# The Heavy Ball Method

The heavy-ball method is a multi-step iterative method that exploits iterates prior to the most recent one. It does so by maintaining the momentum of the previous two iterates. If you imagine each iterate as a point in the trajectory of a falling ball, then the points carry with them a momentum or a velocity. The heavy-ball method exploits that velocity:

where $\alpha, \beta \geq 0$ are parameters. The heavy ball method is one way of guarding against zigzagging trajectories in iterative descent and alternating projection methods. (Scribed from Polyak’s book.)

I can’t find anything about accelerating alternating projections with the heavy-ball method, though Escalante’s book Alternating Projection Methods does describe how to perform a line search when all of the sets are affine (I imagine the technique extends beyond the affine case).

# Experiments for Alternating Projections

Steps:

1. Framework for generating random cone programs, (see extended SCS paper, look for code) generating the KKT matrix and in particular the affine set and the cone whose intersection we wish to probe 1.
2. Base class for the model: feasibility problem.
3. Base class for algorithms: iterative (projection).
4. Inherited classes, descendants of (3), that implement various projection algorithms.

One thing, though: I’d like to, at least initially, use CVXPY in order to implement the more involved acceleration schemes (for example, the plane search along the points in the affine set). Actually, I’d like to use CVXPY for all of my algorithms, because I don’t actually know how to write algorithms to project onto convex sets … (!). // Taking advantage of special cone structures.

Scratch that. I know how to write algorithms to project onto convex sets, or I vaguely know how to (subgradient descent methods, for example). What I don’t know, or don’t yet buy (it is important for me to buy this!), is whether it is often the case that it is easier to project onto $\mathcal{K}$ and $\mathcal{A}$ individually rather than onto $\mathcal{K} \cap \mathcal{A}$ directly.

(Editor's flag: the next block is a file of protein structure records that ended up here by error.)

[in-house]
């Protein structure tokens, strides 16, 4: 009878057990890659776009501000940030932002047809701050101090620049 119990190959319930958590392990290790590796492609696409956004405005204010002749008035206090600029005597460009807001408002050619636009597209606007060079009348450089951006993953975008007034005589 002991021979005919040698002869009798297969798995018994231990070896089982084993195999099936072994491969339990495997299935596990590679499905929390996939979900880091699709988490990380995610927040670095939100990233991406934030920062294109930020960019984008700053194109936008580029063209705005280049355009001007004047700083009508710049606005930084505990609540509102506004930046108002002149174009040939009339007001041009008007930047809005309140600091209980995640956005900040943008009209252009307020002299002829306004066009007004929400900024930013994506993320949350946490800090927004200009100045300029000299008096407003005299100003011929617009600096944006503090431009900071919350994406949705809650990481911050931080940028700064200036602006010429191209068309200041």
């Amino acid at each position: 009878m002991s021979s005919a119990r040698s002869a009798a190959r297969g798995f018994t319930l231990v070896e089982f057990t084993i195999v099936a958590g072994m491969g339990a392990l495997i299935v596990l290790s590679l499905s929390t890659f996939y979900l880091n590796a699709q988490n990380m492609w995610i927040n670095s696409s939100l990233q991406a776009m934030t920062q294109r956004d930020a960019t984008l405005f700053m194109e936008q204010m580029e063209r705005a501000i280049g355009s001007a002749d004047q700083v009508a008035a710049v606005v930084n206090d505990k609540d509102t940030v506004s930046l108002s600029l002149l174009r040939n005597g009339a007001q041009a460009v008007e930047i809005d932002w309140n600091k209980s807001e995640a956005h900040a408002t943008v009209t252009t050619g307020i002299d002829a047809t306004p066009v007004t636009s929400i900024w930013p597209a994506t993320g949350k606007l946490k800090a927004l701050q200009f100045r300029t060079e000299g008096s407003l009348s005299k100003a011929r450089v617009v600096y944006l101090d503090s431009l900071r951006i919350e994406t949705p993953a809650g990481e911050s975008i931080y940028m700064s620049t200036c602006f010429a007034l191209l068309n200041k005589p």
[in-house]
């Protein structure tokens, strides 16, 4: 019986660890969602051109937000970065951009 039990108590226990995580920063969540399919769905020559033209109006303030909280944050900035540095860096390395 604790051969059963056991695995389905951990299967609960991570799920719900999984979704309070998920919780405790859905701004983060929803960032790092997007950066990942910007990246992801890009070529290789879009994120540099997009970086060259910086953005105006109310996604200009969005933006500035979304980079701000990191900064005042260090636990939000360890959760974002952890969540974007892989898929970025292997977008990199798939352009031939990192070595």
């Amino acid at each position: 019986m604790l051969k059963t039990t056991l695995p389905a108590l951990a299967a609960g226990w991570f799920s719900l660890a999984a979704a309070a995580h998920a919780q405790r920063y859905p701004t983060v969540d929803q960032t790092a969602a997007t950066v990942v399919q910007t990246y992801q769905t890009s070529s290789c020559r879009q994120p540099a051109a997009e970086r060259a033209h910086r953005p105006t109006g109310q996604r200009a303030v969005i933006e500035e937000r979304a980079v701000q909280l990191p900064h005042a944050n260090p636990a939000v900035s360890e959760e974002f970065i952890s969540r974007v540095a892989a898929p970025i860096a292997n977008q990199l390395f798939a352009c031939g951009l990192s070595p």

1. Kind of strange because there’s only (I think) one point in the intersection of the two sets. The solution, if it exists, is unique. But I could be wrong.

# Professor Boyd [10/24/2016]

## Notes from the meeting

Goal: See if projection methods can be accelerated by more intelligent selection of the iterates. In particular, make more use of the information that we collect along the way during projection: supporting hyperplanes and their associated halfspaces, and sequences of iterates upon which to do a line search.

### Projecting onto an affine set and a convex cone is general

Consider starting with an affine set and a convex cone. This is the most general setting – it generalizes to any intersection of cones. To see this, say that we wanted to project a vector $x$ onto $C = C_1 \cap C_2 \cap \ldots \cap C_r$, each $C_i \in \mathbb{R}^n$. Form

Finding a point in $\underset{i}\cap C_i$ is equivalent to finding a point in $\tilde{C} \cap \tilde{A}$. Note that $\tilde{C}$ is a convex cone and that $\tilde{A}$ is an affine set. To project onto $\tilde{A}$ from $\tilde{C}$, we just take the average of each block $x_i$.

### Projections can be cheap, even for extremely high dimensional data

Say we have some variable $x \in \mathbb{R}^{10^7}$ and a fixed $z$ in the same space, and say we want $x$ to be the projection of $z$ onto a polyhedron. Provided that the polyhedron is defined by a small number of halfpsaces, we can compute this projection extremely cheaply. To be more concrete, our optimization problem is of the form